The lines, including those owned by Royal Caribbean Cruises Ltd. and Carnival Corp., agreed to drop the suit if the state legislature approved a bill proposed by Governor Sean Parnell -- a move which was made in April.
The bill decreased the head tax from $46 to $34.50, but cruise lines will be reimbursed an additional amount each time a ship calls in Juneau, Ketchikan or both. Refunds will total $7 per person for calls in Ketchikan and $8 per person for calls in Juneau; if a sailing calls in both ports (which 75 percent of Alaska cruises do), $15 per person will be refunded to the line, thus further reducing the amount from $34.50 to $19.50 per person.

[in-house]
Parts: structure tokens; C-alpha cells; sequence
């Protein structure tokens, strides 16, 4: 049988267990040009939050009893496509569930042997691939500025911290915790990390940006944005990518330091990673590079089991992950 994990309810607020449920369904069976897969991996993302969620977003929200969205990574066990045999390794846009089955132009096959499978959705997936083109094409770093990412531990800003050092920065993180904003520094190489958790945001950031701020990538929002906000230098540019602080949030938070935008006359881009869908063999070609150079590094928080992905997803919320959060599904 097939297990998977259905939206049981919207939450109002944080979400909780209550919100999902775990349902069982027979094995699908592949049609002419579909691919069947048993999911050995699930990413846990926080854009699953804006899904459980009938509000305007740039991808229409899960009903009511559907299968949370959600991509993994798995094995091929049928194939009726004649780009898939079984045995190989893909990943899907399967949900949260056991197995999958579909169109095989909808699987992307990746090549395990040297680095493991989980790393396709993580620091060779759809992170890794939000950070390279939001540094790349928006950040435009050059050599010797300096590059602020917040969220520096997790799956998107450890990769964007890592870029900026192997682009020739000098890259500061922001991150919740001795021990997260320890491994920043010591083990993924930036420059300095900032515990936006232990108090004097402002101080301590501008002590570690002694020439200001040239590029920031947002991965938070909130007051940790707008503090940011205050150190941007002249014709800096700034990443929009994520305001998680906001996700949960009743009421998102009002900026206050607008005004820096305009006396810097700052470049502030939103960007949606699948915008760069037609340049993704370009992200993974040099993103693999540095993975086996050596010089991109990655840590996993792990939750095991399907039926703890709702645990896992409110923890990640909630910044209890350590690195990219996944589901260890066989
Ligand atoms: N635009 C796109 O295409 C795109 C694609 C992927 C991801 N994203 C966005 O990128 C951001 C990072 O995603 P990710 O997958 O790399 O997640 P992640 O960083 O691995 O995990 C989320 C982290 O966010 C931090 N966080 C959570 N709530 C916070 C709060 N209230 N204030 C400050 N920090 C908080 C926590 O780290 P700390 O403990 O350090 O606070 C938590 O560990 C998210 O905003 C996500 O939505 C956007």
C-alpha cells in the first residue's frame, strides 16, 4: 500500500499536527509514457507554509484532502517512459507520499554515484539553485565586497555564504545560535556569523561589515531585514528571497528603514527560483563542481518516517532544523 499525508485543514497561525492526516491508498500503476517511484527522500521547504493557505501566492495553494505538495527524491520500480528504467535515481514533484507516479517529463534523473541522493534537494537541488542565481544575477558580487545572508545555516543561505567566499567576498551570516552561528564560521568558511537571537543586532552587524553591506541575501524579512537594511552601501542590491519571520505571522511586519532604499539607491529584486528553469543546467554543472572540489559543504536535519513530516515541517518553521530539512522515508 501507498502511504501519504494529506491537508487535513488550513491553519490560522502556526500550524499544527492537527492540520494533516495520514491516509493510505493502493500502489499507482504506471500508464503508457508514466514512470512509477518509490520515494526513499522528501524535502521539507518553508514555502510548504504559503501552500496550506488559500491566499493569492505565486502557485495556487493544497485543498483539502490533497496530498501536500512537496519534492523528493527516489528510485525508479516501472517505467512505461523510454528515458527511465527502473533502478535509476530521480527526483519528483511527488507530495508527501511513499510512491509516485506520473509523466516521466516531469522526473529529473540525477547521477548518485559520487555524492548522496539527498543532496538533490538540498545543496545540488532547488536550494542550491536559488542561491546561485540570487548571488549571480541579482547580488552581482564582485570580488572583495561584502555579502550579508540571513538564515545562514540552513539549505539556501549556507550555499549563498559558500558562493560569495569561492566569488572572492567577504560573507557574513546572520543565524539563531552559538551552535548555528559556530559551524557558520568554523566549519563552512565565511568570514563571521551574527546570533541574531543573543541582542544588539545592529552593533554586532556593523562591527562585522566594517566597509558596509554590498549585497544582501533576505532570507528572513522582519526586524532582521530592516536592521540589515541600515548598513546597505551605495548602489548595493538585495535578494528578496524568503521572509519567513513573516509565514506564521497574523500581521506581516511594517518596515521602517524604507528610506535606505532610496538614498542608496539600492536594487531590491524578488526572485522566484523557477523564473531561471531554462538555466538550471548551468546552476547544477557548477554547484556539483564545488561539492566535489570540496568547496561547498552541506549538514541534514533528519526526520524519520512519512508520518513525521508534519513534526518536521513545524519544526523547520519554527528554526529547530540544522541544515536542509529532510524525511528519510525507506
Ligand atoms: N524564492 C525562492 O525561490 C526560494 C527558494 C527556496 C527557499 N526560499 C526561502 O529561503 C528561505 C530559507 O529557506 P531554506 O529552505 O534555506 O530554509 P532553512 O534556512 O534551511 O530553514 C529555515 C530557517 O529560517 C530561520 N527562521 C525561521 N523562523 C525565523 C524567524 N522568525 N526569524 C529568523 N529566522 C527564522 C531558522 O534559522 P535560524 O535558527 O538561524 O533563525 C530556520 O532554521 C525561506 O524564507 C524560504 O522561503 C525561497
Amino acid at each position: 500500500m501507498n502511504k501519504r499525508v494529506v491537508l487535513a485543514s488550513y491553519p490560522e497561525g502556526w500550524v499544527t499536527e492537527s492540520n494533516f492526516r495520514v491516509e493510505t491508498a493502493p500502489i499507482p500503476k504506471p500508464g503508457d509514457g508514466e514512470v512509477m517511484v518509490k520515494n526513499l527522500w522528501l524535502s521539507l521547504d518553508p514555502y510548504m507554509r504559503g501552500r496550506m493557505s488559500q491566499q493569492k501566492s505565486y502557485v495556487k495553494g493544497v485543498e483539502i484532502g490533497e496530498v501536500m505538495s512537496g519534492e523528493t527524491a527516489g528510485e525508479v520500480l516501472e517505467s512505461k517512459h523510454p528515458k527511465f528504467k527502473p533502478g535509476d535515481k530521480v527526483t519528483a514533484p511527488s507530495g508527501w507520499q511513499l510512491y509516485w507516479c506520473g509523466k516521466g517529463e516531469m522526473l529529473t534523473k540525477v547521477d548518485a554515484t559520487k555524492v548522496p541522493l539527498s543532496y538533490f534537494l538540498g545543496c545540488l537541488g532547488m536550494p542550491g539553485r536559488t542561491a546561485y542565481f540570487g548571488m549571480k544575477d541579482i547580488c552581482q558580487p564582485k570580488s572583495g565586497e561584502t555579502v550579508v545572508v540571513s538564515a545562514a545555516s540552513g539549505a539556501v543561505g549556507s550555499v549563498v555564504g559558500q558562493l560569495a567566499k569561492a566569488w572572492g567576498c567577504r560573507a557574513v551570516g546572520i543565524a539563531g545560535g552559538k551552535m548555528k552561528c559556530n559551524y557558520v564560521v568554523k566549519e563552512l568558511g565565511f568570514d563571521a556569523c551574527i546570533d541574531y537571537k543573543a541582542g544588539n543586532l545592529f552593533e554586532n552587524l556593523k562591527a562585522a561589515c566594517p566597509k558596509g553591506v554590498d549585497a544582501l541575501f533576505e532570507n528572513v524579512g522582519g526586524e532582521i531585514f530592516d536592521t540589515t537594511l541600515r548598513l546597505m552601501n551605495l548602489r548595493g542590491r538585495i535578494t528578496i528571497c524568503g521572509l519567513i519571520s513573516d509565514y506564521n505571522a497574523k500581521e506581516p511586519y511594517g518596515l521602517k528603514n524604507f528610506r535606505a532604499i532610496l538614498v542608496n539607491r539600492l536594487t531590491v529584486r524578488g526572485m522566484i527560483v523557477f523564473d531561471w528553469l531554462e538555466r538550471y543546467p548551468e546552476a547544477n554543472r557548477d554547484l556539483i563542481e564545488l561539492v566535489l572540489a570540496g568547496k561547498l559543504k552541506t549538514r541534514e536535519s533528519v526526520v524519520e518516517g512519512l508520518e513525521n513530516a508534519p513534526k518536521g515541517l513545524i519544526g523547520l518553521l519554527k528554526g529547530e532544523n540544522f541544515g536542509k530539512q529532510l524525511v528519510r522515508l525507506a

Royal Caribbean spokeswoman Cynthia Martinez says the line has not issued a statement at this time, and Vance Gulliksen, a Carnival representative, referred all questions to the Cruise Lines International Association and the North West CruiseShip Association. The latter, in turn, referred all questions to the Alaska Cruise Association. ACA President John Binkley said the Association will release a statement when the stipulation is filed but did not specify a time frame.
The tax, which several cruise lines argued was illegal because it discriminates against larger ships (those carrying 250 passengers or more), is largely blamed for the relocation of ships from several major cruise lines. It was voted into place by state residents in 2006 and has been used to generate funding for state projects -- many of which have nothing to do with port improvements.
--by Ashley Kosciolek, Copy Editor